Monday, August 06, 2007


On July 10th, while counting out dozens of dollar bills (not mine), I experienced sharp shooting pains up my fingers and wrists. Went to my supervisor who sent me to the Civil Service Clinic where my doctor looks like Jed Clampett and most of the staff looks like they just got out of prison (very visible tattoos, piercings, signs of past living rough). Our Civil Service always goes with the lowest bidders.

The dollar-bill counting was part of a "re-assignment" of work duties, but after 3 days, the 4-year-long (since I've been in this office) moderate numbness and ache in my hands/wrists turned into sharp pain and total numbness in the fingers. My supervisor asked me why I didn't complain officially before. I told her I was raised as an Irish Presbyterian. The supervisor didn't get it, but a fellow Irish Presbyterian coworker in our office did; she told the story of how proud her aunt was for having a heart attack at the bus stop and walking home before she called the ambulance. Hard to explain this stoicism and denial of physical limitations. It's bred in the bone, I think.

I've been going to physical therapy three times a week for the 15-20 minute ice torture, heat treatments, electrodes, stretches and exercises. I wear wrist braces day and night. I always thought these wrist braces were silly, but they do help by immobilizing your wrist movement. The problem is I feel like a grizzly bear with them on, lumbering around knocking things over. For the occasional moments of feeling a bit of sensation in my fingertips again, it's been worth it.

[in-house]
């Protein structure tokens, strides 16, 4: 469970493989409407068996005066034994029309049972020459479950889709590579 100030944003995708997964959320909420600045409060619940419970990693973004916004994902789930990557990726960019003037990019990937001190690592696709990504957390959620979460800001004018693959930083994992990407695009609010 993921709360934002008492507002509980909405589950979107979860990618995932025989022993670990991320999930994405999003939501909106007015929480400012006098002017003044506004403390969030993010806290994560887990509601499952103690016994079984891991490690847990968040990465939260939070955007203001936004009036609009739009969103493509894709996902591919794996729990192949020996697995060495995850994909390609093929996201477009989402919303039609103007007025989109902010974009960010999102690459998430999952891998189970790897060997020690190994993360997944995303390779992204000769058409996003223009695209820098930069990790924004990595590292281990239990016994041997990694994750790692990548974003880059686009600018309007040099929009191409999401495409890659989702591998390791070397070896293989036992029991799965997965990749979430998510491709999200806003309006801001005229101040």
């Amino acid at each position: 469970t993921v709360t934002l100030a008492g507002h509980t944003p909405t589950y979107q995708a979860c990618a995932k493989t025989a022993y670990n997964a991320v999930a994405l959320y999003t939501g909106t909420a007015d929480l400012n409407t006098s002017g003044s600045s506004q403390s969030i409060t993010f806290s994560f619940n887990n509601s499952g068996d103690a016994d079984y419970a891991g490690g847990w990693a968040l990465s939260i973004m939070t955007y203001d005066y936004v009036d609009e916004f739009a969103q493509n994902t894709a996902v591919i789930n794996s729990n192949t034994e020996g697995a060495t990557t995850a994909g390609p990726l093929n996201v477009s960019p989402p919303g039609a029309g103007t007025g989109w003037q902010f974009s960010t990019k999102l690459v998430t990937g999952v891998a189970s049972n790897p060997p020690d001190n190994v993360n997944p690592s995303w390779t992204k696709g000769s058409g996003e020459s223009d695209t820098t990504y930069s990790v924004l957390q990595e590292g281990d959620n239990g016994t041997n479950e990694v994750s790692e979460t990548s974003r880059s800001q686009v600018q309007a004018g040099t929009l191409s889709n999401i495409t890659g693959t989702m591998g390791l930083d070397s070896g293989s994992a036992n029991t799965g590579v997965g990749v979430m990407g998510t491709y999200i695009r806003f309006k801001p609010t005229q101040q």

Add to this my grown son moving back in with me in my tiny house while he completes his externship as a phlebotomist and other family/neighborhood flutters, and I've been wiped out. I still have the grandkids on weekends also and I love them dearly, but the one-year old is teething and suddenly burst into writhing pain and disbelief, accompanied by screams and flailing of strong not-so-little fists and feet.

Also have gone to an acupuncturist, which a very sweet friend recommended and even helped pay for since insurance doesn't cover it. The acupuncturist sees the problem going up my arms to my upper shoulders. Working where I do, it's a miracle, everyone here isn't sick or injured.

I'm told that in a few weeks, I'll probably get the "nerve damage tests" which are about as painful as they sound, according to coworkers who have had them before. I'll cross that bridge when I come to it.

I've been assigned back to my old duties, answering phones, sorting and processing mail, and other misc office duties for now. The pain doesn't get any worse, but healing is slow.

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